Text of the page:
Also in 1883, the new Metropolitan Street Railway began work on a line from the Union Depot at Pryor Street to the new Grant Park in the southeastern section of the city.

1884 brought yet another company to the scene. The Gate City Street Railroad Company constructed a line from Pryor Street at Decatur Street, up Pryor to Wheat Street (Auburn Avenue today), then Wheat to Jackson to present-day Parkway Drive. Near present-day Angier Avenue the tracks left the streets and took a private right of way to Angier Springs (now the east side of Historic Fourth Ward Park).

Meanwhile, also on the north side, the Atlanta Street Railway extended its Peachtree Street line eastward about a quarter-mile down Wilson Avenue (present-day Fourteenth Street).

In 1887, the Gate City was sold to a holding company, the Union Street Railroad Company. The new owners abandoned the no-street tracks to Angier Springs and built north up Jackson Street (Parkway Drive) to Ponce de Leon Avenue, then up Boulevard (Monroe Drive) to the Piedmont Exposition site (now Piedmont Park).

Center-entrance and exit streetcar in Atlanta, GA

The mule cars would eventually evolve into cars like this one.

The Metropolitan Street Railway, which had begun construction in 1883, expanded during the 1880s to several areas of southeast Atlanta. Its Pryor Street line was built down that street about two miles to Ridge Avenue, and its Georgia Avenue line branched off Pryor and ran east to Grant Park.

Another Metropolitan route branched off Pryor Street at Hunter Street (now Martin Luther King, Jr. Drive), turned south onto Fraser Street, and then ran east on Fair Street (now Memorial Drive) to Oakland Cemetery. It was later extended down a private right of way (now Park Avenue) to the east side of Grant Park as far as Berne Street.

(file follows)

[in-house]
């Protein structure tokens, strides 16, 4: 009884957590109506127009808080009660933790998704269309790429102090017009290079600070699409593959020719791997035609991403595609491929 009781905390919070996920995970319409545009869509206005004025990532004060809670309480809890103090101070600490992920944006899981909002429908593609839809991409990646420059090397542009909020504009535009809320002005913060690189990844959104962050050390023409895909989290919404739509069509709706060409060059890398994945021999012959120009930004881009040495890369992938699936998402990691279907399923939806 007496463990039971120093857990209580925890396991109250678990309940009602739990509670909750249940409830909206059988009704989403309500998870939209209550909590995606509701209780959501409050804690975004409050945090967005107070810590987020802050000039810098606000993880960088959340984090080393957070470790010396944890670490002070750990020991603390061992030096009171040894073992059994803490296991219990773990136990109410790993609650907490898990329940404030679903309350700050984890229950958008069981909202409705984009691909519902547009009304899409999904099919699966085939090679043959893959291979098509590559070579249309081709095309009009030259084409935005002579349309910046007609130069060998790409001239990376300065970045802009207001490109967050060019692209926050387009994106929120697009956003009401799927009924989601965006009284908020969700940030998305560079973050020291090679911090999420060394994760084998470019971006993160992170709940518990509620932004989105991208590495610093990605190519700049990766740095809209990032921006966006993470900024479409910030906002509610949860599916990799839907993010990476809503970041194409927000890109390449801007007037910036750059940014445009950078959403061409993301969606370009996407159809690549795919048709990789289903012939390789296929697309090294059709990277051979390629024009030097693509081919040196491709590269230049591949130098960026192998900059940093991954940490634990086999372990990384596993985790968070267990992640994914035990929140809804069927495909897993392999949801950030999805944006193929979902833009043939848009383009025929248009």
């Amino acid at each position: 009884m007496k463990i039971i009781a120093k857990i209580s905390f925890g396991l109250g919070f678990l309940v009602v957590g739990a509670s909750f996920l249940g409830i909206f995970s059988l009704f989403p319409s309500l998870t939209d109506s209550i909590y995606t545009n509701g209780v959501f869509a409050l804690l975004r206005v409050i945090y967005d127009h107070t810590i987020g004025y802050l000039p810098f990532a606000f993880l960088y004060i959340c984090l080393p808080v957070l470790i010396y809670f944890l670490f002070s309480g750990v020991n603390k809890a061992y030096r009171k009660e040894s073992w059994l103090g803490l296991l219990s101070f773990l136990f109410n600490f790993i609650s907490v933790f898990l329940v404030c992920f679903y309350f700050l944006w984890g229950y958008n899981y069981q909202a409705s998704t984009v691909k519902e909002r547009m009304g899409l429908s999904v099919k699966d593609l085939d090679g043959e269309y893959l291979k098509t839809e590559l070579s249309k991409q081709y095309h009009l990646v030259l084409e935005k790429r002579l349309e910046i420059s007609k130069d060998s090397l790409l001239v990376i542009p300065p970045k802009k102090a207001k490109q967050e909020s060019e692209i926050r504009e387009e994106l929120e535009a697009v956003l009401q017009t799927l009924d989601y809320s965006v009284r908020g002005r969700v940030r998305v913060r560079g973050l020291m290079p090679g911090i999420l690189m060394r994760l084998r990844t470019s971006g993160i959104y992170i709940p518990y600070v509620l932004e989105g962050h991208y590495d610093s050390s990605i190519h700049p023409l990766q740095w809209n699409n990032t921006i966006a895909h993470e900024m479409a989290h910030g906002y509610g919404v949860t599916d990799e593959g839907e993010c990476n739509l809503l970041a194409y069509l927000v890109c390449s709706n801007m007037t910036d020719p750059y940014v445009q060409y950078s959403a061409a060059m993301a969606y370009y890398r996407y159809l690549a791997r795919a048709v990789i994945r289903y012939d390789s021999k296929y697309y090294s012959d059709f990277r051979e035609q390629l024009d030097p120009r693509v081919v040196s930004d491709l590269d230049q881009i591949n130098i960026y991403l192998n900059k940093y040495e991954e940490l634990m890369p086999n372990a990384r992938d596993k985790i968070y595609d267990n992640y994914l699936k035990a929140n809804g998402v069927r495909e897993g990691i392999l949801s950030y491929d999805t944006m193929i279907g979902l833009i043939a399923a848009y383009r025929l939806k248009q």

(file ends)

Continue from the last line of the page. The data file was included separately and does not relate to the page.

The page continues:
Also during the 1880s, the company built its Pulliam Street/Washington Street line. It left Pryor Street at Trinity, ran down Pulliam to Clarke where it turned east for a block and then turned south down Washington Street to end at Ormond Street. (Most of these streets were lost to the interstate highways, stadium, and parking lots built in the 1960s.)

During the first decade and a half of Atlanta street railways, horse and mule power was used to move the cars along the rails. As the 1880s moved to a close, this would change.

One non-animal power source that was procured was steam, in the form of small locomotives often partially disguised with a streetcar-like enclosure around the engine. Called steam "dummies," these vehicles would pull one or two trailing cars with passengers. Sometimes these were converted horsecars.

A steam dummy streetcar

A steam dummy.

The dummies could travel at several times the speed of horse-drawn cars, which allowed for a faster schedule. Additionally, steam power was a time-tested, reliable technology that had been used on Georgia's rails for a half-century. A downside, however, was smoke from the engine, considered a nuisance on city streets, especially in residential areas.

Their faster speeds made dummies appropriate for longer suburban lines, especially those on private rights of way where streets and neighborhoods had not yet been built. Perhaps with such future lines in mind, the Metropolitan Street Railway secured permission in 1887 to operate steam dummies.

H. K. Porter steam dummy used by the Metropolitan.

By 1889, the Metropolitan was operating 7 dummy engines, according to Poors. The company also had 23 horses and 17 cars. This equipment carried 1,106,931 passengers just under a quarter-million miles during the year ending December 31, 1889.